Friday, April 14, 2006

Rebellion and Rumsfeld

One of the big stories around Washington these days is the on-going semi-rebellion by military commanders against Donald Rumsfeld.

The last few days have seen six generals of different sorts - all recently in retirement - coming out and asking for his replacement. All have been actively involved in the Iraq war the one way or the other.

Their criticism has been augmented by recent books giving more detailed descriptions on the run-up to the war. In focus are the obvious attempt by Rumsfeld and his close environment to severely limit the number of forces involved in the war.

In combination with the near-total absence of planning for what is referred to as Phase IV - what happens after the war - this paved the way for the chaos immediately after the fall of Saddam and many of the difficulties one has been struggling with in Iraq ever since.

There is no doubt whatsoever that this criticism against Donald Rumsfeld is highly justified.

But at the same time it is difficult not to feel slightly uneasy over military commanders criticizing the political leadership for involving themselves in their decisions.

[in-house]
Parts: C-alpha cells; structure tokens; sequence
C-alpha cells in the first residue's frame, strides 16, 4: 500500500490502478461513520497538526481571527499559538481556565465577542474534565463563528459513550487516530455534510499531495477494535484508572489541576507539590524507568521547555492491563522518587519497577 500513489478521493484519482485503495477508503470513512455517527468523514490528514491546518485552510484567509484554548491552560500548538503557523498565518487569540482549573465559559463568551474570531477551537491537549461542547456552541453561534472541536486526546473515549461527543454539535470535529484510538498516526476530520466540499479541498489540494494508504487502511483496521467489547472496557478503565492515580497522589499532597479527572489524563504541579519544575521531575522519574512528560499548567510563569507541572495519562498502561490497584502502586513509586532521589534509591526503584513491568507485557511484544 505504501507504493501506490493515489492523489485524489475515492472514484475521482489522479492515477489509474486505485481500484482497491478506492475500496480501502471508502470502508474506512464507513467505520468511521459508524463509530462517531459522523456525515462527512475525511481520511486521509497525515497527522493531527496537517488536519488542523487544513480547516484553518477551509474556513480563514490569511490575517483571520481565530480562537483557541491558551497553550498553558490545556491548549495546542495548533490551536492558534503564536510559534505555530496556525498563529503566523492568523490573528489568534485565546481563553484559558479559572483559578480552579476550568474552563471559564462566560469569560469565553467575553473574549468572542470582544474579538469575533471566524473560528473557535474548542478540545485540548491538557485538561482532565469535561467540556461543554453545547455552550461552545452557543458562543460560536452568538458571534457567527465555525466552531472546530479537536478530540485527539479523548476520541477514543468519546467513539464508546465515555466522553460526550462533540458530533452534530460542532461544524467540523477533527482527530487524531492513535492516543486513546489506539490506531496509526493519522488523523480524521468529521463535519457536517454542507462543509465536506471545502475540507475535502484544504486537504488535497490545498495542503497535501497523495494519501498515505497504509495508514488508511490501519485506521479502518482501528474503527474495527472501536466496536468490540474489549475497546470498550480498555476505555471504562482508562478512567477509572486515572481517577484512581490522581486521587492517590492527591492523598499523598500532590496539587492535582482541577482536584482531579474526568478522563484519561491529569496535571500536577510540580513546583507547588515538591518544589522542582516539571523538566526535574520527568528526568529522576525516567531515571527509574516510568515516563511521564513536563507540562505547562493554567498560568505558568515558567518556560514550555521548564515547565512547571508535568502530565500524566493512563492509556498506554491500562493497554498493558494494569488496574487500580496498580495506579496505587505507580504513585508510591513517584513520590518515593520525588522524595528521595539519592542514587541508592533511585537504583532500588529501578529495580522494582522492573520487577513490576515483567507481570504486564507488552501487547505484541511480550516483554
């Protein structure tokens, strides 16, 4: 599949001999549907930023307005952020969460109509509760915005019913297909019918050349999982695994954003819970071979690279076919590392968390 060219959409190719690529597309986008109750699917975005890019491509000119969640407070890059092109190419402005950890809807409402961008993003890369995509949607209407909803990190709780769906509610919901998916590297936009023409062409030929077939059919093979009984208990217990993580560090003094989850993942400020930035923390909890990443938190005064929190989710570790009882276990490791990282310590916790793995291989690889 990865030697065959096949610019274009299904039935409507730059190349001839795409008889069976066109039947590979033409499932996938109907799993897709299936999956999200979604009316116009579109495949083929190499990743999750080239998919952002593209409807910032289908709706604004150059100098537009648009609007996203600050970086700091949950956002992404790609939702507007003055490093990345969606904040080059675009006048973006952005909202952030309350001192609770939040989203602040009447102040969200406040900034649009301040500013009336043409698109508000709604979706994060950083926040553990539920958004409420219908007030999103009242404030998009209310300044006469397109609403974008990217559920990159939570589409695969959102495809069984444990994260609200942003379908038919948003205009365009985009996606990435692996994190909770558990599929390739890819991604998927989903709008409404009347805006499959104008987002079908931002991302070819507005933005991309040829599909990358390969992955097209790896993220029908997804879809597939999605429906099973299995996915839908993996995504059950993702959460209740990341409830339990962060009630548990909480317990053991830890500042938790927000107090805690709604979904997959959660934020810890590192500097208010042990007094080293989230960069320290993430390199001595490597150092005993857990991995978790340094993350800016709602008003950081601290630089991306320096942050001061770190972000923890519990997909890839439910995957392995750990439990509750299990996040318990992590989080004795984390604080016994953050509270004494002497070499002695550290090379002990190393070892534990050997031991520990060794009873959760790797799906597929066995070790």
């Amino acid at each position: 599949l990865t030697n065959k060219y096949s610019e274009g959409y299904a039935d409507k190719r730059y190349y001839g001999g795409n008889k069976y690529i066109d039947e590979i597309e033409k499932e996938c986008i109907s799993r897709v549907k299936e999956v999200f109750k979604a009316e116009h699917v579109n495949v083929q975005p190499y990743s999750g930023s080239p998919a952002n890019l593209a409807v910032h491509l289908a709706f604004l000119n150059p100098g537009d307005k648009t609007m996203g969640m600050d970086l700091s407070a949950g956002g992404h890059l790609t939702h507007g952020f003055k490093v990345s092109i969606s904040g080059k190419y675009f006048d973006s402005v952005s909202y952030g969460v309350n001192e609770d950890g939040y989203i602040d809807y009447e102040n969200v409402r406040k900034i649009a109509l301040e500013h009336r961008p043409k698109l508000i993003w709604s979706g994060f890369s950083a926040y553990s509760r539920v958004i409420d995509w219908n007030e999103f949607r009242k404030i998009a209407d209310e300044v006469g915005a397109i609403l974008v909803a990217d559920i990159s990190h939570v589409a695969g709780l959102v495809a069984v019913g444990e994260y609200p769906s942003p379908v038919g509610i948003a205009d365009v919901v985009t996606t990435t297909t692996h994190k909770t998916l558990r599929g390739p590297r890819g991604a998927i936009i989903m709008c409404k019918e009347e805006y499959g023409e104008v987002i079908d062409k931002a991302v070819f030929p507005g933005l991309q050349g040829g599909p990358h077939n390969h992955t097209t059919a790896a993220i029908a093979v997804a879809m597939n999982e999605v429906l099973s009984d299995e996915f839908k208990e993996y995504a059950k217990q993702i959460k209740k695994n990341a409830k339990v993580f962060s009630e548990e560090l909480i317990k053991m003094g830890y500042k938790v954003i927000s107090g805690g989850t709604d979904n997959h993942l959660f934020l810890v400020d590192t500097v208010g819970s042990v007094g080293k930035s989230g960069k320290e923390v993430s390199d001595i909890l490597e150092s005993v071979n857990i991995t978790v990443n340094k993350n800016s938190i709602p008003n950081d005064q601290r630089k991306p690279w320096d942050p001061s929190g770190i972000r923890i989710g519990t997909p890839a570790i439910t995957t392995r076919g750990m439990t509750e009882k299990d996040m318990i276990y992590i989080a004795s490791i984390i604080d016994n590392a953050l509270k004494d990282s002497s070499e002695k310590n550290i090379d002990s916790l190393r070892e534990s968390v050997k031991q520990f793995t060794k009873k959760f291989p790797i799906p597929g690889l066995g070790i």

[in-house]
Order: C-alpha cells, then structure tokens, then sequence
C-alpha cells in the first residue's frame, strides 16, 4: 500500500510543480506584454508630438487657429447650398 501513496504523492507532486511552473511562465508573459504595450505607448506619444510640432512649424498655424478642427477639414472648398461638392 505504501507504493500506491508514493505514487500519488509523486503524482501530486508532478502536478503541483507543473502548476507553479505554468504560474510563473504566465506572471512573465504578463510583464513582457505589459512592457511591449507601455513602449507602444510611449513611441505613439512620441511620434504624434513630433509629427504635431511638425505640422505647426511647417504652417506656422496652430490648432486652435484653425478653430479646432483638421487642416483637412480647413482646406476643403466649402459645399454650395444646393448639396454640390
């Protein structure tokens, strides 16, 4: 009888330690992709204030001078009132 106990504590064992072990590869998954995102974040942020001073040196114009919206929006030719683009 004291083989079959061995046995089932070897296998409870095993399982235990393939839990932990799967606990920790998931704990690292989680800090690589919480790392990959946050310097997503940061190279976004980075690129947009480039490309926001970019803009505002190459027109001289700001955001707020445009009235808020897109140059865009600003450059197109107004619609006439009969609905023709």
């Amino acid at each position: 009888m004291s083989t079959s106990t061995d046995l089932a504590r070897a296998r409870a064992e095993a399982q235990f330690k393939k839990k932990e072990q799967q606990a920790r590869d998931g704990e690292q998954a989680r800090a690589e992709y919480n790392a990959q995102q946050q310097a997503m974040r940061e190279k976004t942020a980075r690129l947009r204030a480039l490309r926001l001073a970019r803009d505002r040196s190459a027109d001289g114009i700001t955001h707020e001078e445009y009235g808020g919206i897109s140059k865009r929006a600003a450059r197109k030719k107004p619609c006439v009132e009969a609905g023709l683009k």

The use of force in international relations is a supremely political affair. It's certainly not something that can be left to military logic alone. In that sense, the Secretary of Defense should have all the rights in the world to "interfere" in decision-making.

And in the US system it is in fact the President who is the ultimate commander of the armed forces. The command line goes from the President to what used to be called the CINC - Commander in Chief - of one of the regional commands, in this particular case the Central Command in Tampa, Florida.

But there is a myth in the US that war is something best left to the generals. President Bush has said time after time that he will support what the military commanders say. That's in line with the political culture.

Donald Rumsfeld has, however, been operating according to another principle. He hasn't really thrusted the generals.

In principle, I believe that the basic attitude of Rumsfeld towards political responsibility for the use of force in international relations has been the right one.

But in practise, he has been using this authority to take decisions that were obviously seriously wrong.

So the generals are right in practise but wrong in principle. And Rumsfeld the other way around.